Facebook shares closed higher in the US Thursday as the tech firm’s chief technology officer failed to impress a UK Parliamentary committee with his answers to the questions they posed over the social media platform’s practices relating to data privacy and other areas of the business.
A Parliamentary Chairman said Facebook founder and CEO Mark Zuckerberg could receive a formal summons to a second hearing.
Facebook shares ended the US Thursday trading session 9.06% higher at $174.16 as the stock continues to bask in investor optimism following its better-than-expected Q1 earnings report.
Facebook admits responsibility
Facebook’s chief technology officer Mike Schroepfer answered questions and gave evidence before a UK parliamentary committee, Thursday. He faced a variety of comments and questions, including a claim that Zuckerberg’s social media platform lacks morals.
“I put it to you today, sir, that Facebook is a morality-free zone destructive to a fundamental right of privacy,” said Conservative MP Julian Knight.
“You aren’t an innocent party wronged by the likes of Cambridge Analytica. You are the problem. Your company is the problem,” Knight added.
Schroepfer “respectfully” disagreed with that view. He added that the tech giant is responsible for the Cambridge Analytica data scandal. “You want us to say we’re responsible, which we have on multiple occasions,” the CFO said during the hearing.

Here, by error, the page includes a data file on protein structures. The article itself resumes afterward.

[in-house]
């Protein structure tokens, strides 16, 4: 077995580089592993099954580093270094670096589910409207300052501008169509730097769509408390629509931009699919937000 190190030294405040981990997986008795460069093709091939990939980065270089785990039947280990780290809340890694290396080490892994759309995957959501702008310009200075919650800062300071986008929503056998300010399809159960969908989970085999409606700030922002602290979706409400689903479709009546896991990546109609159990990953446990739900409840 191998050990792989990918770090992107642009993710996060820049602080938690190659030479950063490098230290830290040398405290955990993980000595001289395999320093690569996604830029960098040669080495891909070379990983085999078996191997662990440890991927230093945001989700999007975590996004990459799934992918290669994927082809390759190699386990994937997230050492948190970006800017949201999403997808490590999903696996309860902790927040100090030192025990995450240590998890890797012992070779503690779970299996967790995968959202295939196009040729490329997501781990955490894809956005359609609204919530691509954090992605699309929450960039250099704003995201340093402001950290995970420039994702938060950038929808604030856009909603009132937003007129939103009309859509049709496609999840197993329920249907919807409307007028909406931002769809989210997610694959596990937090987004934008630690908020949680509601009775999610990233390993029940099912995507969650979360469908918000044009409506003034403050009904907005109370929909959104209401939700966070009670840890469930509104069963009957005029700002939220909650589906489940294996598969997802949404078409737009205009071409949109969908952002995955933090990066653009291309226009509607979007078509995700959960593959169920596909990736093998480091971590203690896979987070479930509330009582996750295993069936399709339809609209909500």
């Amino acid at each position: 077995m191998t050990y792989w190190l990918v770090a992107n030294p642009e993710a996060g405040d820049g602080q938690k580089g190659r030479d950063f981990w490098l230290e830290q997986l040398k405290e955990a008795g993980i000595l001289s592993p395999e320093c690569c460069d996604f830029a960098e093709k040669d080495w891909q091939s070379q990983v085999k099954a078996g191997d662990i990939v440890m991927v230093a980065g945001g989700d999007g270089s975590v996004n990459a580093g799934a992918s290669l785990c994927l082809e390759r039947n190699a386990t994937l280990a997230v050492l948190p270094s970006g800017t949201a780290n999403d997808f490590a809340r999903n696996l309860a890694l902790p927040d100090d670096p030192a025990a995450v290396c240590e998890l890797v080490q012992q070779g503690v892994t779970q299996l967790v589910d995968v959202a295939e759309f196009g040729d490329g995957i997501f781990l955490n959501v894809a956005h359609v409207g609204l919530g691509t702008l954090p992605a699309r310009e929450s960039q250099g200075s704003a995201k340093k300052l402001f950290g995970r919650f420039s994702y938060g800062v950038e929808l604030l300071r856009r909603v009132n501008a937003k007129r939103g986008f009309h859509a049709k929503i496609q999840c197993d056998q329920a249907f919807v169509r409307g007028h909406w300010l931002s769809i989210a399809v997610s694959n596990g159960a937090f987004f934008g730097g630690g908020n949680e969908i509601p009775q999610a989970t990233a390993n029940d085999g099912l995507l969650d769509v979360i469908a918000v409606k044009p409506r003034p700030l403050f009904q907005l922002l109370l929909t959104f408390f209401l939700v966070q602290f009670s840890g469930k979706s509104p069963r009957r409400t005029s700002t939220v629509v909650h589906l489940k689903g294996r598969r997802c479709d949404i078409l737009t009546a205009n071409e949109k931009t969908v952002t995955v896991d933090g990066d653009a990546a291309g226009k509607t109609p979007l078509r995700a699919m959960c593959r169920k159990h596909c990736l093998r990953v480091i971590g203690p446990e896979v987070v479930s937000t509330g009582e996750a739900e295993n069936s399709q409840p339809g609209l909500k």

Schroepfer specifically admitted that the company failed to read all the terms and conditions of the app from which Cambridge Analytica improperly harvested private user data.
The CTO also admitted that the tech company didn’t notify the UK’s Information Commissioners Office after it had learned of the data sharing problems.
Zuckerberg urged to attend UK Parliament
Damian Collins, the chairman of the UK’s Digital, Culture, Media and Sports Committee said that some 40 questions in Facebook’s fake news inquiry were not answered satisfactorily by Schoepfer. He added that CEO Zuckerberg should clarify important details.
"Mark Zuckerberg's right-hand man, whom we were assured could represent his views, today failed to answer many specific and detailed questions about Facebook's business practices,” Collins said.
“We will be asking him to respond in writing to the committee on these points,” Collins said, adding that if he failed to respond, Zuckerberg would be issued a formal summons to attend a UK hearing.